Sam Olstein, GE's Global Director of Innovation, discussed this topic at MediaPost's OMMA conference held during South by Southwest (SXSW) 2016.
More specifically, he reported that the company utilised camera-equipped drones to broadcast real-time footage from five GE factories across America via Periscope, Twitter's livestreaming tool.
This effort attracted 20,000 viewers on Periscope – an audience registering a 15% engagement rate. Follow-up content then yielded 2.6m video views on Facebook. And, overall, Drone Week logged 45m free media impressions.
"Each day, we brought viewers an inside look at our facilities and our experts from places like Peebles, Ohio, where we test all of our jet engines before they're shipped out to airlines," said Olstein. (For more, including further campaign details, read Warc's exclusive report: Drone Week: How blue-sky thinking led GE to livestreaming.)
Although drones and livestreaming remain highly nascent parts of the marketing playbook, Olstein suggested that much of the campaign's underlying logic came from a flagship series aired on the Discovery Channel.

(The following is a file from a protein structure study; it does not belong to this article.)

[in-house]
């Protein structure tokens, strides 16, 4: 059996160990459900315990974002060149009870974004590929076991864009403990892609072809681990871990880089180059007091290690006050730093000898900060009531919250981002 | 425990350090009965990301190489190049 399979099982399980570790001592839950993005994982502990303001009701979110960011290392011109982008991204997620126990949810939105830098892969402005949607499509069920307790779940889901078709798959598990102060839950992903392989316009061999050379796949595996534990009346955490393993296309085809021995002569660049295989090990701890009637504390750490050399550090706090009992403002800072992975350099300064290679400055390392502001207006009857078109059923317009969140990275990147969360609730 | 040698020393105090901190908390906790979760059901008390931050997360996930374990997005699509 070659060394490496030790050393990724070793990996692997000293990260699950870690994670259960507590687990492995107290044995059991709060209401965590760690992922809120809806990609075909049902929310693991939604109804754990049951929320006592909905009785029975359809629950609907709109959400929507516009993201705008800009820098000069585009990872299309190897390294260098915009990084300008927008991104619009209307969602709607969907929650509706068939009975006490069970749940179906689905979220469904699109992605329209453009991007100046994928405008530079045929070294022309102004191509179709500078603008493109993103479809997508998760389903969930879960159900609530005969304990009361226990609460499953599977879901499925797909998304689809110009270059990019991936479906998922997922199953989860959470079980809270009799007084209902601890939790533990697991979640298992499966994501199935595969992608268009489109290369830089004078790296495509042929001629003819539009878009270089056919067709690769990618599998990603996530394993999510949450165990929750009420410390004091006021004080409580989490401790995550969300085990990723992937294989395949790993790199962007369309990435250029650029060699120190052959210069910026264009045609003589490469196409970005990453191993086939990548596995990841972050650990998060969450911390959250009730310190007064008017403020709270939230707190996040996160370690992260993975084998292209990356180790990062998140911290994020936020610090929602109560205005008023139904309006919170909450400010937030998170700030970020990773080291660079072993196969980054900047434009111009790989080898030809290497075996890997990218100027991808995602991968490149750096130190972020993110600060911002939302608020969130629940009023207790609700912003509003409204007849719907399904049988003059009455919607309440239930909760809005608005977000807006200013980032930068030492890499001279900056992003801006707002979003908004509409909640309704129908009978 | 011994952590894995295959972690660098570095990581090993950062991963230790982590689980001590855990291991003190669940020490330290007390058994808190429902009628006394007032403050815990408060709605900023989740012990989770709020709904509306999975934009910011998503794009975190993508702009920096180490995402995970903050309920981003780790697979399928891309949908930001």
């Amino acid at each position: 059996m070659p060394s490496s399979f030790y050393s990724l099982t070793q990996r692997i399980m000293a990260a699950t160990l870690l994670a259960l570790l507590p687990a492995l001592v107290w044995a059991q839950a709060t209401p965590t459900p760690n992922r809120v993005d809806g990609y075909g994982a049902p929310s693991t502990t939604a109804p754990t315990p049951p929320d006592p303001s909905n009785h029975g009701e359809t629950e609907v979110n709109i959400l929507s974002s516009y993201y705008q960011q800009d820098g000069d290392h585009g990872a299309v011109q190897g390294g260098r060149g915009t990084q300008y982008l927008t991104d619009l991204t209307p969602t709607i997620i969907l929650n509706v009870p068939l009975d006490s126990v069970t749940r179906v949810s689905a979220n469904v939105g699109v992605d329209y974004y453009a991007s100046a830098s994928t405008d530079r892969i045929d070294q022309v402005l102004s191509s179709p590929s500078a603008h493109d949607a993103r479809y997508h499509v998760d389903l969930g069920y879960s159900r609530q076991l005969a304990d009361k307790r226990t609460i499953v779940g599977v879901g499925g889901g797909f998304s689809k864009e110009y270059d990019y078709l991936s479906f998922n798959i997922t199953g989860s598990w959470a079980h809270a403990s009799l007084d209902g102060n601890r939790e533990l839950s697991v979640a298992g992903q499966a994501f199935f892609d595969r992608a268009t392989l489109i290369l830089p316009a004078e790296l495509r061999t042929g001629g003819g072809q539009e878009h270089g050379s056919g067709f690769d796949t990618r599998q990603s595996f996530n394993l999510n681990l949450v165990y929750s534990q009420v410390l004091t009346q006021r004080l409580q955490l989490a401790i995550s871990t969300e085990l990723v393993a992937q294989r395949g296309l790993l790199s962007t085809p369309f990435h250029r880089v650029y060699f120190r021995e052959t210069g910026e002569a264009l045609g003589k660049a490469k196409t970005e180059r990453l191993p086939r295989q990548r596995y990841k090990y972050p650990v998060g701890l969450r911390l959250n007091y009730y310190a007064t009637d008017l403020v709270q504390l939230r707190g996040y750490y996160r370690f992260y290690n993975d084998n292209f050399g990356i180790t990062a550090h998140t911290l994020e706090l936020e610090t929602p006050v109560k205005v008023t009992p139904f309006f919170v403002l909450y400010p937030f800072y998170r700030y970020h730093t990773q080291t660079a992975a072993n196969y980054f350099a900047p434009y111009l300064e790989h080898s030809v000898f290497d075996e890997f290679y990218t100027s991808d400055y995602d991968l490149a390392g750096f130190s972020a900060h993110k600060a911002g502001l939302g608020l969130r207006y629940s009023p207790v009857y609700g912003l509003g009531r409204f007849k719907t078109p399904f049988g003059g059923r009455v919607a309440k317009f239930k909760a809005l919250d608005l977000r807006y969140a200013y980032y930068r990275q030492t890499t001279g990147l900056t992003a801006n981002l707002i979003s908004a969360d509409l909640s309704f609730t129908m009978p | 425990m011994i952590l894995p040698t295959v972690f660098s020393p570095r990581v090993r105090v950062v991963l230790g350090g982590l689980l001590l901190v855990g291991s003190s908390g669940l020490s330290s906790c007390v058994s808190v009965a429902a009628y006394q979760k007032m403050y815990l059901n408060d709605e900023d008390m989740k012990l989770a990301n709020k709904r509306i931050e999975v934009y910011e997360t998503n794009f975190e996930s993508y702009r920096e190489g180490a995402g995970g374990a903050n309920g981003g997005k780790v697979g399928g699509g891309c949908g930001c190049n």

"What we tried to do in thinking about this is … take some cues from other forms of traditional media," he said. "And so we tried to take a cue from that, and build this as GE's version of 'Shark Week'," he asserted.
"We treated every day as its own episode. We went live a few different times throughout the day with Q&A sessions [and] with a few different flights.
"And we roped in in-house experts and some of our young talent – interns who were spending their summers at each of these sites to serve as narrators and cue up the intro and outro of each day."
Given the success of this program, Drone Week will be returning in mid-2016, this time located in Rio de Janeiro, Brazil.
"We're going to give people a sneak peak at how GE is helping the city build and prepare the infrastructure … leading up to the Olympics," Olstein reported.
Data sourced from Warc